Essentially, every iteration spawns a very short operation, dwarfed by the (surprisingly) slow memory copy done by CUBLAS’ dot routine.

The obvious fix is to use an in-place method that takes an output argument. CUDA.jl’s dot function doesn’t offer such an API, because Base doesn’t, but you can use mul!:

vec_out = reshape(@view(out[i,j]), 1)   # CUDA.jl's mul! doesn't like 0d
mul!(vec_out, @view(A[:,i])', @view(A[:,j]))

This avoids the memory copy at every step, and makes it possible to asynchronously enqueue the mul! and only have to wait for it once. This is clear in the profiler, where the (cyan) highlighted sections show respectively where the operation was enqueued, and when it was executed:

This improves performance 200-fold on my machine. Do note that you need to add CUDA.@sync around your benchmarking code to force synchronization; or copy back to a CPU buffer which does this implicitly.

2 Likes

Hmm, my code is now

function view_multiplication(Ψ::AbstractMatrix)
    d1, d2 = size(ψ)
    out = similar(ψ, d2, d2)
    for i in 1:d2
        for j in 1:d2
            vec_out = reshape(@view(out[i,j]), 1)   # CUDA.jl's mul! doesn't like 0d
            mul!(vec_out, @view(ψ[:,i])', @view(ψ[:,j]))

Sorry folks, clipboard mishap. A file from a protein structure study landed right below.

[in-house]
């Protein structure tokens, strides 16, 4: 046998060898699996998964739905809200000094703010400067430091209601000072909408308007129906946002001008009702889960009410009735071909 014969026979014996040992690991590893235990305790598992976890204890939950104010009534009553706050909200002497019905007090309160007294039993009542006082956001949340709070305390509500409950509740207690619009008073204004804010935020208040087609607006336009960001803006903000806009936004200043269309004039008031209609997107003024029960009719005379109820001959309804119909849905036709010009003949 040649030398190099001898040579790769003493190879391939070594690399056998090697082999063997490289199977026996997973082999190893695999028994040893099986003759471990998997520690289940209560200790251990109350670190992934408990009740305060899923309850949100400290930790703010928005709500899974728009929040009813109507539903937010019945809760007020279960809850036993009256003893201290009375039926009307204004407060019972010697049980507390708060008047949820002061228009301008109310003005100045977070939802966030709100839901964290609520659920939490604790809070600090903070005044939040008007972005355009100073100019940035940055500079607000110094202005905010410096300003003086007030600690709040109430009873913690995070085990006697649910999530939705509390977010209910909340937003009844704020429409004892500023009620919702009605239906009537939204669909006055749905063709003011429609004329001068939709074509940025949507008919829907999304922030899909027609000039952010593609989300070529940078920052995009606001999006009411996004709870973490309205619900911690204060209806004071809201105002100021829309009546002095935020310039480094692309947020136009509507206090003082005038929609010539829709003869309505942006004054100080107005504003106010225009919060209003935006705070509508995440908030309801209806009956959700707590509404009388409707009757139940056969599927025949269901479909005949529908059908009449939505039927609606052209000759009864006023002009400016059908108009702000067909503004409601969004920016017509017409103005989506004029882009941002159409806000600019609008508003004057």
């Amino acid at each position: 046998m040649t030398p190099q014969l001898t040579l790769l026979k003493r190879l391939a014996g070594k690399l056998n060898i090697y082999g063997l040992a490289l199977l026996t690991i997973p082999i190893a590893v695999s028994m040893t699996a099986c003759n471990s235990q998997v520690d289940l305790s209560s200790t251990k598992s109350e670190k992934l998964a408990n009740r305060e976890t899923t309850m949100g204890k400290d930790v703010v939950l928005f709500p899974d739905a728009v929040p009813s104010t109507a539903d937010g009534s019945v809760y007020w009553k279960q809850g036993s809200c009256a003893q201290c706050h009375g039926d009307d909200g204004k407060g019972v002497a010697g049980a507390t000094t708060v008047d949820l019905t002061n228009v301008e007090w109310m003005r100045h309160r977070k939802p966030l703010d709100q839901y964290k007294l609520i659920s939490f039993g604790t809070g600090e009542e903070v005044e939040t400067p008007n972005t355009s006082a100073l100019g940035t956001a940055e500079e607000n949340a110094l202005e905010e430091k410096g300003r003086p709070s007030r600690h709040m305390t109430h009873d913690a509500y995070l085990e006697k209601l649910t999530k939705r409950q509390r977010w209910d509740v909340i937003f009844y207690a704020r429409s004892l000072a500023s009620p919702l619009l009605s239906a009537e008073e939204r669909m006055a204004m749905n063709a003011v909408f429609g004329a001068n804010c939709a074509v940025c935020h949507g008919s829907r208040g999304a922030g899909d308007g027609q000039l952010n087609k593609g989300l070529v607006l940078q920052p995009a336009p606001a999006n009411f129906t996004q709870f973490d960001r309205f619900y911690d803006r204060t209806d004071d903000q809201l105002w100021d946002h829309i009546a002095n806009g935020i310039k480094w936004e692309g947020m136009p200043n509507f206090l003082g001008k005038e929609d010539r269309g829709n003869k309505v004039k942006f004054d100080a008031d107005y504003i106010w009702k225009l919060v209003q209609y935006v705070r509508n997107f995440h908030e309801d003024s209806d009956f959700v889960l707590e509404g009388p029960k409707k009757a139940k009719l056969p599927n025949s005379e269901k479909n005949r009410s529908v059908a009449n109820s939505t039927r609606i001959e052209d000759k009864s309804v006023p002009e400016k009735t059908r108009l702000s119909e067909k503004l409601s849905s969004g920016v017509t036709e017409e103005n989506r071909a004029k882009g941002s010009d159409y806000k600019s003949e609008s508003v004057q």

end
    end
    return out
end

and I still get the same run times and allocations / memory copies. Or did I misunderstand how you meant to use mul!?

using CUDA
using LinearAlgebra

function old(A::AbstractMatrix)
    d1, d2 = size(A)
    out = Array{eltype(A)}(undef, d2, d2)
    for i in 1:d2
        for j in 1:i
            @inbounds @views out[i,j] = A[:,i] ⋅ A[:,j]
            @inbounds out[j,i] = out[i,j]'
        end
    end
    return out
end

function new(A::AbstractMatrix)
    d1, d2 = size(A)
    out = similar(A, d2, d2)
    for i in 1:d2
        for j in 1:d2
            vec_out = reshape(@view(out[i,j]), 1)   # CUDA.jl's mul! doesn't like 0d
            mul!(vec_out, @view(A[:,i])', @view(A[:,j]))
        end
    end
    return out
end
julia> A = CUDA.rand(ComplexF32, 2^18, 2^4)

julia> @benchmark CUDA.@sync old($A)
BenchmarkTools.Trial: 
  memory estimate:  48.97 KiB
  allocs estimate:  2319
  --------------
  minimum time:     280.837 ms (0.00% GC)
  median time:      310.700 ms (0.00% GC)
  mean time:        306.896 ms (0.00% GC)
  maximum time:     310.896 ms (0.00% GC)
  --------------
  samples:          17
  evals/sample:     1

julia> @benchmark CUDA.@sync new($A)